A lot of therapy involves accepting what we are actually like instead of punishing ourselves for not being how we’ve been taught we ought to beby Anna Blundy / February 20, 2018 / Leave a comment
The traditional way of writing about patients is to disguise them to the point of unidentifiability, usually by conflation, and then to refer to them as Miss A or Mister B. The background and problems of this essentially non-existent patient will be outlined in incredibly general terms and then the therapist’s most brilliant (and probably equally non-existent) interpretations will be quoted. Following these gems of infinite wisdom, we are told, Miss A and Mister B went on to live marvellously fulfilling lives as a result of their therapist’s unsurpassed excellence. In real life though, patients often get stuck or are extremely hard to reach, so well defended that it can feel as if there really is no way in or, from the patient’s point of view, no way out of the carefully constructed lead sarcophagus.
One hugely popular defence that serves to reinforce the aforementioned sarcophagus is: “Well, everyone does that… don’t they?” I’ve got a patient at the moment who will tell me something awful, say, about being bullied at work, and then she’ll say, “Well, all bosses are like that,” and refuse further discussion. If I say, “That sounds very upsetting,” she gets irritated. “Come on, don’t tell me you’ve never had a difficult boss?” She then feels she’s won the argument, parried examination and been declared “normal.” By extension, I have been proved unnecessary and useless. She can continue with her life-long grin-and-bear-it coping strategy. This goes on session after session. Nothing is up for discussion. Everything unpleasant is simply “normal.” And yet she keeps coming, because some part of her is desperate for change.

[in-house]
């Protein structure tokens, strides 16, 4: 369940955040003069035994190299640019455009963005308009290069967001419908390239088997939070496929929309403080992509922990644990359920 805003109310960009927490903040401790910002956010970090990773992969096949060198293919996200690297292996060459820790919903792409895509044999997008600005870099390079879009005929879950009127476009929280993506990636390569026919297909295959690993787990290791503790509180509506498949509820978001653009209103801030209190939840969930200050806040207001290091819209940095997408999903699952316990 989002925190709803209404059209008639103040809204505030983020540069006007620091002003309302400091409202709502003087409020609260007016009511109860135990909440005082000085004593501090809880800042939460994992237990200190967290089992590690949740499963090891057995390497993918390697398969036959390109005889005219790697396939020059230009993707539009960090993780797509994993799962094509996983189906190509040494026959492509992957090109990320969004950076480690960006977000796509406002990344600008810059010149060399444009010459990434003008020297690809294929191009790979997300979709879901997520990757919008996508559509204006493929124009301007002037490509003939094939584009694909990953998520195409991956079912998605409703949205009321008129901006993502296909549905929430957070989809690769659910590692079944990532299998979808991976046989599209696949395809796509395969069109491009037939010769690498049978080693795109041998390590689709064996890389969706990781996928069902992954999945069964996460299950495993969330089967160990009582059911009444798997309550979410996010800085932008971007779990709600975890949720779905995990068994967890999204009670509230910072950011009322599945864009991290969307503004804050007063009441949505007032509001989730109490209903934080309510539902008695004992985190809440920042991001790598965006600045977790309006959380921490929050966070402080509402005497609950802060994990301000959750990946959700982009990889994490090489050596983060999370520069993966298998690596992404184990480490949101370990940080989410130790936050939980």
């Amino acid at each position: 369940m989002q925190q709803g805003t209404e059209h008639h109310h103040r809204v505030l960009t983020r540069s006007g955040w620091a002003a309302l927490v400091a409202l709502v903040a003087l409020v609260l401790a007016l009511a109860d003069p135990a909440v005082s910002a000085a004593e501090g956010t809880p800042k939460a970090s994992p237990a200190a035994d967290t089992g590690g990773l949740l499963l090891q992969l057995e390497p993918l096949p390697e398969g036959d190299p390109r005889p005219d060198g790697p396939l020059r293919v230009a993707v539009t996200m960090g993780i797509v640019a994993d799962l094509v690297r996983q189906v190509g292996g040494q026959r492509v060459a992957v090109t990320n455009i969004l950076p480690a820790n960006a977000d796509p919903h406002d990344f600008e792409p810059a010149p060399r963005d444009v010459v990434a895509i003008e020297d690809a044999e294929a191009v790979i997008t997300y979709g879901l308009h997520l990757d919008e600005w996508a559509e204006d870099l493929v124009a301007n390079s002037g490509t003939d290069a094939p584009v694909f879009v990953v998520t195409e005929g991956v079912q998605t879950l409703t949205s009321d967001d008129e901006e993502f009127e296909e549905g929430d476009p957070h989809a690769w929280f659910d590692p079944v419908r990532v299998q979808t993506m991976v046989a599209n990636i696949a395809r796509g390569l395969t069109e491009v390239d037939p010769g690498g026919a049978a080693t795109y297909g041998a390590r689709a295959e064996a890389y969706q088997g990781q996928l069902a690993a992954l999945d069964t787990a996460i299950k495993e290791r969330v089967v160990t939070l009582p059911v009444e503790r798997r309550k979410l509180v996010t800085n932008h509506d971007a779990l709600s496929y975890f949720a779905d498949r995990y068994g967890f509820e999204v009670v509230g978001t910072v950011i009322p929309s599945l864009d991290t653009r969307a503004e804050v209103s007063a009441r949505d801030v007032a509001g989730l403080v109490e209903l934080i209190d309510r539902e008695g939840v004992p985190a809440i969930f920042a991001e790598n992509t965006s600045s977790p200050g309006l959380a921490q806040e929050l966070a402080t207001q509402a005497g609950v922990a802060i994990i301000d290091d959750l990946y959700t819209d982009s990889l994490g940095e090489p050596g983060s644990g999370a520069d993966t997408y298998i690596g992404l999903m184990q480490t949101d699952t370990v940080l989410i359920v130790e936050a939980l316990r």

The trouble with the “Am I normal?” question is that a “Yes” answer isn’t, or shouldn’t be, reassuring. It’s normal to be bullied at school, to be sexually abused, to have addiction problems, to suffer insomnia, to feel anxious all the time, to be racist and misogynistic, to hit children, and so on. Normal doesn’t mean it feels OK, and it doesn’t mean there is no other way to feel, behave or cope. It was once very normal for children to be caned at school. It caused enormous suffering and distress. Was it normal? Yes. Does that mean we shouldn’t question and discuss it? No.
A colleague told me that “is my child normal?” is one of the questions that nags at him as a parent. This is probably a projection of the “am I normal?” anxiety into the child as an extension of self. The question is an anxious one about stigma and the perceived need not to exhibit distress for fear of humiliation. Patients worry about being mad and want to be reassured that seeing a therapist doesn’t necessarily equal insanity (it equals distress). Parents want their children to flourish in what can be intimidating and stressful surroundings. Is it normal not to be able to cope with life? Is it normal to struggle at school? Obviously, yes.
What is less normal is to feel able to admit to not coping, feeling confused and overwhelmed, stressed and anxious, to ask for help. Given that different societies and even different schools next door to each other, demand very different attitudes and behaviours, it is near impossible to feel completely normal, especially when we are struggling. A lot of therapy involves accepting what we are actually like instead of punishing ourselves for not being how we’ve been taught we ought to be (usually an impossible ideal of perfection and emotional neutrality).
Are you normal? Almost certainly, but the better question would be: do you feel OK?